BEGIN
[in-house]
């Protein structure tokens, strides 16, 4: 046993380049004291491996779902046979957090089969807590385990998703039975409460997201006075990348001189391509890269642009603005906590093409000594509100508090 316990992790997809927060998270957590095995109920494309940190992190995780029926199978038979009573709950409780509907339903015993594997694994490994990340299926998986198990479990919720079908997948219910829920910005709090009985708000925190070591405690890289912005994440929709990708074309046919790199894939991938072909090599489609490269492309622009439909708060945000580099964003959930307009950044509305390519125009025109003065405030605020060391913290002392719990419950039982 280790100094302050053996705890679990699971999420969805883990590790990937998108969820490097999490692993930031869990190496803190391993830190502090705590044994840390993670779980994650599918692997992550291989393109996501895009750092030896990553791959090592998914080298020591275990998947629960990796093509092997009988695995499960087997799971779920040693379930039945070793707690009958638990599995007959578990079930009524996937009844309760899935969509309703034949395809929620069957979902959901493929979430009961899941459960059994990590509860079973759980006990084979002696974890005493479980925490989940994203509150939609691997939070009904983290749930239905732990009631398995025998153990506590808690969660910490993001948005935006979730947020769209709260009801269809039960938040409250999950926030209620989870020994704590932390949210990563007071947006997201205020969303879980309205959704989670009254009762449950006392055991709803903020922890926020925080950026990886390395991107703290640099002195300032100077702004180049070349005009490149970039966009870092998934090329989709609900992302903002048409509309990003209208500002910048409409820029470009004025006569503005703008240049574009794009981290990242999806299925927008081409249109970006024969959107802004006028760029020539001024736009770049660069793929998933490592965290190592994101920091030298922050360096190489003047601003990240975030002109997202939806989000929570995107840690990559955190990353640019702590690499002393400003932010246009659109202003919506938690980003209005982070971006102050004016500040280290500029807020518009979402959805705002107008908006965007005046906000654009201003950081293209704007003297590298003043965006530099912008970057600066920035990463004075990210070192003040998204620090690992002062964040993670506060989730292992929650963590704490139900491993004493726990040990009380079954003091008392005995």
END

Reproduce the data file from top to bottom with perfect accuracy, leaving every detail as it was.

[in-house]
């Protein structure tokens, strides 16, 4: 046993380049004291491996779902046979957090089969807590385990998703039975409460997201006075990348001189391509890269642009603005906590093409000594509100508090 316990992790997809927060998270957590095995109920494309940190992190995780029926199978038979009573709950409780509907339903015993594997694994490994990340299926998986198990479990919720079908997948219910829920910005709090009985708000925190070591405690890289912005994440929709990708074309046919790199894939991938072909090599489609490269492309622009439909708060945000580099964003959930307009950044509305390519125009025109003065405030605020060391913290002392719990419950039982 280790100094302050053996705890679990699971999420969805883990590790990937998108969820490097999490692993930031869990190496803190391993830190502090705590044994840390993670779980994650599918692997992550291989393109996501895009750092030896990553791959090592998914080298020591275990998947629960990796093509092997009988695995499960087997799971779920040693379930039945070793707690009958638990599995007959578990079930009524996937009844309760899935969509309703034949395809929620069957979902959901493929979430009961899941459960059994990590509860079973759980006990084979002696974890005493479980925490989940994203509150939609691997939070009904983290749930239905732990009631398995025998153990506590808690969660910490993001948005935006979730947020769209709260009801269809039960938040409250999950926030209620989870020994704590932390949210990563007071947006997201205020969303879980309205959704989670009254009762449950006392055991709803903020922890926020925080950026990886390395991107703290640099002195300032100077702004180049070349005009490149970039966009870092998934090329989709609900992302903002048409509309990003209208500002910048409409820029470009004025006569503005703008240049574009794009981290990242999806299925927008081409249109970006024969959107802004006028760029020539001024736009770049660069793929998933490592965290190592994101920091030298922050360096190489003047601003990240975030002109997202939806989000929570995107840690990559955190990353640019702590690499002393400003932010246009659109202003919506938690980003209005982070971006102050004016500040280290500029807020518009979402959805705002107008908006965007005046906000654009201003950081293209704007003297590298003043965006530099912008970057600066920035990463004075990210070192003040998204620090690992002062964040993670506060989730292992929650963590704490139900491993004493726990040990009380079954003091008392005995």